Release Week: Happy Hour in Hell, Neptune’s Brood, The Rose and the Thorn, Bleeding Edge, and Neil Gaiman’s Fortunately, the Milk

SEPTEMBER 11-17, 2013: Urban fantasy, deep future sf, adventure fantasy, early 21st century technothriller, and more await listeners in this week’s round of picks — and even more await the “also out this week” reader/listener. (Let alone the “also also out this week” listings. Yes, I’ve gone Full Monty Python.) Near future, backlist epic fantasy, special edition audio anthology re-issues, resurrecting zombie Taft to run for president, Kafka-esque kittens, nuclear and non-nuclear non-fiction, and more. Whew. And next week is every bit — if not yet more — crowded. So many books to… Enjoy!

PICKS OF THE WEEK:

I thoroughly enjoyed Tad Williams’ excursion into urban fantasy, last year’s first “Bobby Dollar” book, The Dirty Streets of Heaven. Narrator George Newbern is back for the sequel, Happy Hour in Hell, out from Penguin Audio this week after early September print/ebook publication from DAW. “I’ve been told to go to Hell more times than I can count. But this time I’m actually going. My name’s Bobby Dollar, sometimes known as Doloriel, and of course, Hell isn’t a great place for someone like me – I’m an angel. They don’t like my kind down there, not even the slightly fallen variety. But they have my girlfriend, who happens to be a beautiful demon named Casimira, Countess of Cold Hands. Why does an angel have a demon girlfriend? Well, certainly not because it helps my career.”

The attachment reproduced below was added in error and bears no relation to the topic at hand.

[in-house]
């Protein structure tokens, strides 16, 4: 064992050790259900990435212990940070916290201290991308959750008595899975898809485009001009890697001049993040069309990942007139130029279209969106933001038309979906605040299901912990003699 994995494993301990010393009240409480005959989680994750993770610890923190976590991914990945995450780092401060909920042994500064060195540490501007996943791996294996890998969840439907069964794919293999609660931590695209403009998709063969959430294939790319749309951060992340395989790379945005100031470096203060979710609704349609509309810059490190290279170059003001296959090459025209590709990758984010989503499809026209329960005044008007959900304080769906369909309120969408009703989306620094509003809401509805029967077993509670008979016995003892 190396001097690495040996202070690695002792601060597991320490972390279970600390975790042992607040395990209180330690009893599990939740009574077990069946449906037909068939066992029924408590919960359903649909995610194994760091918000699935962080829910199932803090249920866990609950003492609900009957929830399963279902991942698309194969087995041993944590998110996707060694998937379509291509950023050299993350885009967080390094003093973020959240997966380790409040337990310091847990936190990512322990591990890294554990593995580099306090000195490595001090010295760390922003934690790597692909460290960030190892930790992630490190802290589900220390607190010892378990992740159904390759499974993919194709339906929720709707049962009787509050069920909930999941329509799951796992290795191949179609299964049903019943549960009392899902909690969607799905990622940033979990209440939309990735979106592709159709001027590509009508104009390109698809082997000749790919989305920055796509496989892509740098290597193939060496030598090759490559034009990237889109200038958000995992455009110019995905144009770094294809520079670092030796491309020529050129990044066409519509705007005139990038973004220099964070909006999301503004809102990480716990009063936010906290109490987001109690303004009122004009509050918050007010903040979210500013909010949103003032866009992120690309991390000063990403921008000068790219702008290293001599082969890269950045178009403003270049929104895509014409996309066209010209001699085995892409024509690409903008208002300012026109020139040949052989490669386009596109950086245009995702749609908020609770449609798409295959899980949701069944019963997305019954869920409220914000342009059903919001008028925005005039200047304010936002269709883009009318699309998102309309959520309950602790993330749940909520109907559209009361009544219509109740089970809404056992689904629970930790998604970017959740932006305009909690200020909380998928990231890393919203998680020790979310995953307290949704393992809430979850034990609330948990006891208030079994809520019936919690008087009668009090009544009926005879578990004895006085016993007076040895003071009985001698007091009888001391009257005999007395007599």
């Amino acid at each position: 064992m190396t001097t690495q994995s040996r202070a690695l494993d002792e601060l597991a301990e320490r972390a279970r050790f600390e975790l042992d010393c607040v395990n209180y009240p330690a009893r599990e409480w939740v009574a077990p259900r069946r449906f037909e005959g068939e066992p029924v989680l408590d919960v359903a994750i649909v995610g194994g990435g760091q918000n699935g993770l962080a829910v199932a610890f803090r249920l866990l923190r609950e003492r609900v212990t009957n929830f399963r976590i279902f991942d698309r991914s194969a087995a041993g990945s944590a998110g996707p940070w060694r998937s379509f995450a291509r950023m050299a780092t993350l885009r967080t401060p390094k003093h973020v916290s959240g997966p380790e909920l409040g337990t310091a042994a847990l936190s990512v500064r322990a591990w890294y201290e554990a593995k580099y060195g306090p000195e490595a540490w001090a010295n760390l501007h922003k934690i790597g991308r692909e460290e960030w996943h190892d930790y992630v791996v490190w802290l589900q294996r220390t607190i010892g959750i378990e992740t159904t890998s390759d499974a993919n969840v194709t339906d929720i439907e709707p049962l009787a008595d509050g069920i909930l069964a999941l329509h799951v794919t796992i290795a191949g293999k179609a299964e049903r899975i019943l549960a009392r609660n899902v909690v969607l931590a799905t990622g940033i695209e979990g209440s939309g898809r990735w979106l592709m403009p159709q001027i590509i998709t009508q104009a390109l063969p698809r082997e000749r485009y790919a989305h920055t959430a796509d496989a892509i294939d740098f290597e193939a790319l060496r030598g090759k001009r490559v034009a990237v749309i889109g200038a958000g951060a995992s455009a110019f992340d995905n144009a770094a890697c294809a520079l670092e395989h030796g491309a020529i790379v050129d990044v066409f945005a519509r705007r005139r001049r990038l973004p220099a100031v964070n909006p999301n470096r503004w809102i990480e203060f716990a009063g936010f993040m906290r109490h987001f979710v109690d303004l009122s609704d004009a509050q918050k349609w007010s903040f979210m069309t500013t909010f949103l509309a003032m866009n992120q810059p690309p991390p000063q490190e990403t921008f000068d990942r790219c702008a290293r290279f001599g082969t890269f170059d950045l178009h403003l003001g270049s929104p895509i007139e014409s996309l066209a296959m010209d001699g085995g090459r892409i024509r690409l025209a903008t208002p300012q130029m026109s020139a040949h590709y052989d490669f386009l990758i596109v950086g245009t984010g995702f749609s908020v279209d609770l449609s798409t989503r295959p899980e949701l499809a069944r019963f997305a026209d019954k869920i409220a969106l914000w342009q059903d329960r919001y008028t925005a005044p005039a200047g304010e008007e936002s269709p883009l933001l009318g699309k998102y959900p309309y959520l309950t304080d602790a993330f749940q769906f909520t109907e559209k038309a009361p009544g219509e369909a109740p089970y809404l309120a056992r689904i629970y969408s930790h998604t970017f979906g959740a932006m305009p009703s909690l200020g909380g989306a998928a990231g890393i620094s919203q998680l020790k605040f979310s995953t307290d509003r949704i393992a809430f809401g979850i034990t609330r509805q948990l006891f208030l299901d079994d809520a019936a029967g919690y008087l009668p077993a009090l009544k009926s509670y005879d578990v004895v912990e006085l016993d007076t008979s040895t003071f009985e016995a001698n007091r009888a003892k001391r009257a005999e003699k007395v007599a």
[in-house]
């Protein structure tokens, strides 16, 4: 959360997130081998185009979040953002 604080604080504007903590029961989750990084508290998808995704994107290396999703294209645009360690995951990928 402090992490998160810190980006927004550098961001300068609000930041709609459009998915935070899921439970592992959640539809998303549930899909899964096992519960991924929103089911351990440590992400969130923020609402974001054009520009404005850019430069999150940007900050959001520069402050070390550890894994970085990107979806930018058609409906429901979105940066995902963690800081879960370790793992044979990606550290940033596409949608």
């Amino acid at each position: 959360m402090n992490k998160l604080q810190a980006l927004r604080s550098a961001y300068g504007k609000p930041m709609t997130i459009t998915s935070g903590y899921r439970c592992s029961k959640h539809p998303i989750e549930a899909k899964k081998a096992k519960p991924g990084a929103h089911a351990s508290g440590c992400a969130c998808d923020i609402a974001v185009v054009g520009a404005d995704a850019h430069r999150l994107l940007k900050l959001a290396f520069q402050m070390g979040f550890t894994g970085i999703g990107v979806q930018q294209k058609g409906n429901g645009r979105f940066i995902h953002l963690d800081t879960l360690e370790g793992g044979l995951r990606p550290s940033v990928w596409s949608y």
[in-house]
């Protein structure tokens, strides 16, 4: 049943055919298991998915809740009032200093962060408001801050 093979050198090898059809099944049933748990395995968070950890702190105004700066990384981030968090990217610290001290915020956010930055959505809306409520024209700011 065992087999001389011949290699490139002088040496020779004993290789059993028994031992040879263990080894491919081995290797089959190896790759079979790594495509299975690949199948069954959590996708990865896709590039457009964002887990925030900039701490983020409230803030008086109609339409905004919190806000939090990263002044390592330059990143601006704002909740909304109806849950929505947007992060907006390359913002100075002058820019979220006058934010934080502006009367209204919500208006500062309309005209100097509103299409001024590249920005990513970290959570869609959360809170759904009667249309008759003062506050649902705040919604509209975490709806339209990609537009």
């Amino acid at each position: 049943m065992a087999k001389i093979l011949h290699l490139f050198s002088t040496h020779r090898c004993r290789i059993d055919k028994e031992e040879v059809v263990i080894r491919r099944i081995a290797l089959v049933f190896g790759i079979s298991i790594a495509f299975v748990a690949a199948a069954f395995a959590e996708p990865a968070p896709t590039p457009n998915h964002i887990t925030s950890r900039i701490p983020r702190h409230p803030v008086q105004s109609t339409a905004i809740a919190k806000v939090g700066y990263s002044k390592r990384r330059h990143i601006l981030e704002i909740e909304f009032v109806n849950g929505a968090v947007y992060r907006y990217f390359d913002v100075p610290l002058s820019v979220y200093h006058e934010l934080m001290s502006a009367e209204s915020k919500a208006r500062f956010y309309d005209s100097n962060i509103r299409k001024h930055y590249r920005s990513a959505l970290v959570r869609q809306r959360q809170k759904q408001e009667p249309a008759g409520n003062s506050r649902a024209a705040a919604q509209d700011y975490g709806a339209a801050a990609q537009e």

Happy Hour in Hell: Bobby Dollar, Volume 2 | [Tad Williams] Neptune’s Brood

Neptune’s Brood by Charles Stross is a follow-on — not a direct sequel — to his 2008, Hugo-nominated novel Saturn’s Children. Here the deep future sf ideas come thousands of years later: “The year is AD 7000. The human species is extinct – for the fourth time – due to its fragile nature. Krina Alizond-114 is metahuman, descended from the robots that once served humanity. She’s on a journey to the water-world of Shin-Tethys to find her sister Ana. But her trip is interrupted when pirates capture her ship. Their leader, the enigmatic Count Rudi, suspects that there’s more to Krina’s search than meets the eye.” Narrated for Recorded Books by Emily Gray (Gail Carriger’s Parasol Protectorate, Jasper Fforde’s Thursday Next) it’s a welcome, shorter-than-expected wait for an audio edition of this highly-anticipated new novel from Stross, published in print/ebook in early July by Ace — the physical audiobook isn’t due out until early December.

The Rose and the Thorn by Michael J. Sullivan continues his Riyria Chronicles prequel series with book 2, retelling the origins of the characters in his Riyria Revelations series. Narrator Tim Gerard Reynolds has performed magnificently on the four previous audiobooks, including an Audie Award nomination for Theft of Swords. Here: “Two thieves want answers. Riyria is born.” Again, for now it’s a digital-only release from Recorded Books, with the physical audiobook edition due out in November.